At the lighter end of the spectrum, Kalona offers their Classic, an American-style light beer that turned out better than Brewer expected. “I’m no fan of the style,” says Brewer, “but we realize there are a lot of light beer drinkers around here and we wanted to cater to that market. It turned out to be very light and refreshing.” We agree the Kalona Classic would be a perfect beer for a warm summer day. Unlike most American-style lagers, the beer is all malt with no corn or other adjunct grains, and even has just a hint of a hop bite. The Classic is made with mostly pilsner malt, with just a hint of pale ale malt to contribute a hint of toastiness.“

On the opposite end of the spectrum is Brewer’s namesake, the Lewbricator, a malty dark weizen bock that checks in at a hefty 7.5% alcohol by volume. “I’ve been brewing Lewbricator for years, but it’s always hard to gauge what public perception of a beer is going to be,” says Brewer, “but the popularity of Lewbricator has been a pleasant surprise. I wished I’d made more of it to start with.”

Hopheads will find plenty to like in the brewery’s pale ales. Sucha Much, while heavily hopped, also has plenty of malt backbone so that the flavor is not overly bitter. Rather, the Sucha Much offers a more citrusy hop flavor. The Uberhop Pale also packs a hop bite with a complex grassy flavor that almost suggests a Belgian saison. For our tasters, the star of the pales is the Black to the Future black IPA. This bold but well balanced beer starts out with a sweet maltiness, and then kicks in with a mild roasty flavor that hints of coffee or chocolate before finishing on a strong hop note.

Among the more whimsical offerings is the Sucha Half Wit, a blend of the Sucha Much IPA and the brewery’s Quick Wit Belgian-style wheat beer. “That one started as Lew’s clumsy attempt at a black and tan,” says Yoder. “It works, though, and comes across as a lighter, toned-down IPA.”

Those who prefer a lower-alcohol session beer can find a good choice in the Mild Start, a brown ale that “tastes like England” according to Brewer. Or if you’re feeling adventurous (and have a designated driver) the Double Whammy Imperial Stout is a robust choice for a cool evening.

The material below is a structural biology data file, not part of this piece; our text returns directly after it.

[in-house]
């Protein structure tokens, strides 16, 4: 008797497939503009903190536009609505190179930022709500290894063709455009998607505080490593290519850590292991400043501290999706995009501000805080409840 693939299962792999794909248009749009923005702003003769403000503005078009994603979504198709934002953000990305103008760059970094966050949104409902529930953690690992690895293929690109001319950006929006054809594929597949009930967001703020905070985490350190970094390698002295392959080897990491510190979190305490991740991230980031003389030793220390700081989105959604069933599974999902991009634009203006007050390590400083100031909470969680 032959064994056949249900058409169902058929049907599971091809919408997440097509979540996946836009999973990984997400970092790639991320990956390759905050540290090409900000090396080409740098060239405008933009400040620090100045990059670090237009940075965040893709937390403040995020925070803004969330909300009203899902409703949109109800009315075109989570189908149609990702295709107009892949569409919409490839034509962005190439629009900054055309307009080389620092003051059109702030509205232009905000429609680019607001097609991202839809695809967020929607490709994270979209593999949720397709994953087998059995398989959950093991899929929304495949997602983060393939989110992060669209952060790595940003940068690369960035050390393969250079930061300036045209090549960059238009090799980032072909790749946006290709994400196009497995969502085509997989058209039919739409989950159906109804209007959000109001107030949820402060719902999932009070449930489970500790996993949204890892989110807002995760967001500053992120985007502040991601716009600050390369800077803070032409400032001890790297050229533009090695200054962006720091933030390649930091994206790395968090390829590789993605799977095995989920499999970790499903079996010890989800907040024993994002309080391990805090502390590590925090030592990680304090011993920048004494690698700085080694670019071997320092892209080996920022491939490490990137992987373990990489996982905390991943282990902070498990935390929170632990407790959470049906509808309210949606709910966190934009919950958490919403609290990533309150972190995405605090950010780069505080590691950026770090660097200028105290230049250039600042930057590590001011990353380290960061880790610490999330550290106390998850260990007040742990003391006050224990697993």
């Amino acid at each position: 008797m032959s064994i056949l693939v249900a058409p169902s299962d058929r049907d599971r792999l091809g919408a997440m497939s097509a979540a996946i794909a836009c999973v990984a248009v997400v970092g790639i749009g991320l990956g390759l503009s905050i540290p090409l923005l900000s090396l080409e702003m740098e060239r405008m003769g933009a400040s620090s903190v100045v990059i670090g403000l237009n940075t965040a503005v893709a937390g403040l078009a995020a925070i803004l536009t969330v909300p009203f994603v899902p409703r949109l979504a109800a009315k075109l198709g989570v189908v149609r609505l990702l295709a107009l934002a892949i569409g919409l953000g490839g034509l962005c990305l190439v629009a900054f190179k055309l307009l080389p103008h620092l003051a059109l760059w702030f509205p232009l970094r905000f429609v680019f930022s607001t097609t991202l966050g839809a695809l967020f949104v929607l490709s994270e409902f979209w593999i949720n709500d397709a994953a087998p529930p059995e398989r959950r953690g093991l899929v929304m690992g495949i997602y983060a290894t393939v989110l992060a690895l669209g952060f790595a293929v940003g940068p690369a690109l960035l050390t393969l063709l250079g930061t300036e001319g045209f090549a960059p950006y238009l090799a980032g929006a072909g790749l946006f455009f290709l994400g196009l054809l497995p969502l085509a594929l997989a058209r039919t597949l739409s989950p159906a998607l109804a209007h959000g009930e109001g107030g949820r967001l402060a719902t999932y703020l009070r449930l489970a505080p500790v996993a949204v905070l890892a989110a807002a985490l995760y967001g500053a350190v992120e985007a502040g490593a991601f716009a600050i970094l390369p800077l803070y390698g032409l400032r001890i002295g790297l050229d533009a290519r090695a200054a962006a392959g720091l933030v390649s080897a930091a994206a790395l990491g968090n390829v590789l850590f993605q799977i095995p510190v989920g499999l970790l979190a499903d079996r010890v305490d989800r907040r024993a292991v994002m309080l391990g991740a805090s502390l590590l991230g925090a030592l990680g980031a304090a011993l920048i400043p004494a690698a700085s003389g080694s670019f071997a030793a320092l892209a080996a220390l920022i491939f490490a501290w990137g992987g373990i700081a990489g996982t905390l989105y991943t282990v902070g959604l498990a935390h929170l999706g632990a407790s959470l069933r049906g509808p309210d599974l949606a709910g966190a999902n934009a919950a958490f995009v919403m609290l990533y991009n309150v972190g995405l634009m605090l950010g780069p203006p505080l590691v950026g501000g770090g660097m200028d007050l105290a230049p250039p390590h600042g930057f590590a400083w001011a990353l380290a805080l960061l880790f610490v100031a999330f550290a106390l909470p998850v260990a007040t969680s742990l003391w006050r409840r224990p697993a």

Although the brewery didn’t originally intend to include a restaurant, they still have created a comfortable dining and drinking space. The restaurant offers a locally-sourced menu of wood-fired pizzas, sandwiches and salads, along with daily specials.

When the tasting room opened in September, the spacious beer garden proved to be a popular destination, but during the winter months, patrons can enjoy a comfortable lounge area with couches, comfortable chairs, a giant Scrabble board, but no televisions. “We want to make solid beers and to create an atmosphere for people to come and relate to each other. TVs are a distraction. If you come to a place with no TVs, you either stay quiet or you have to relate to the people who are around you. We want people to be able to linger, we don’t’ care about turning over each table every half hour. Come and enjoy the atmosphere,” says Brewer.

Kalona Brewing also hopes to enhance its tap room ambiance further by rolling out a line of cask-conditioned beers. Brewer plans to install an English-style hand-pulled beer dispenser, which will dispense beer without injecting artificial carbonation. “There’s nothing like a hand-pulled cask ale,” says Brewer. “We also hope to set up a cooler specifically for those casks that will keep the beer around 50 degrees, to provide an authentic cask experience.”

If you’re not able to make the jaunt to Kalona, keep an eye out for Kalona Brewing’s lineup at your local retailer. Many of the beers are already available in 32-ounce ‘mini-growlers.’ “Doug Alberhasky of John’s Grocery suggested we try those after seeing how successful Confluence Brewing has been with that style of packaging” says Brewer. “It’s definitely a kick seeing our beer on the shelves.”

The squat quart bottles bearing the “KBC” logo are just a prelude to the canning line that the brewery hopes to roll out soon. “Canning was always our goal,” states Brewer, “but so many breweries are getting into canning now that it’s put a strain on the supply chain and delayed the debut of our cans.”

Kalona Brewing hopes to produce Sucha Much IPA and Lewbricator Weizen Bock in cans later this year. “One for the hopheads and one for the malty people,” jokes Brewer.

Kalona Brewing has certainly made a lot of progress in their brief existence. Looks like this is another fine Kalona product you’ll want to add to your market basket.

Find it

405 B Avenue
Kalona, IA
Article from Edible Iowa River Valley at http://edibleiowarivervalley.ediblecommunities.com/drink/kalona-gets-brewing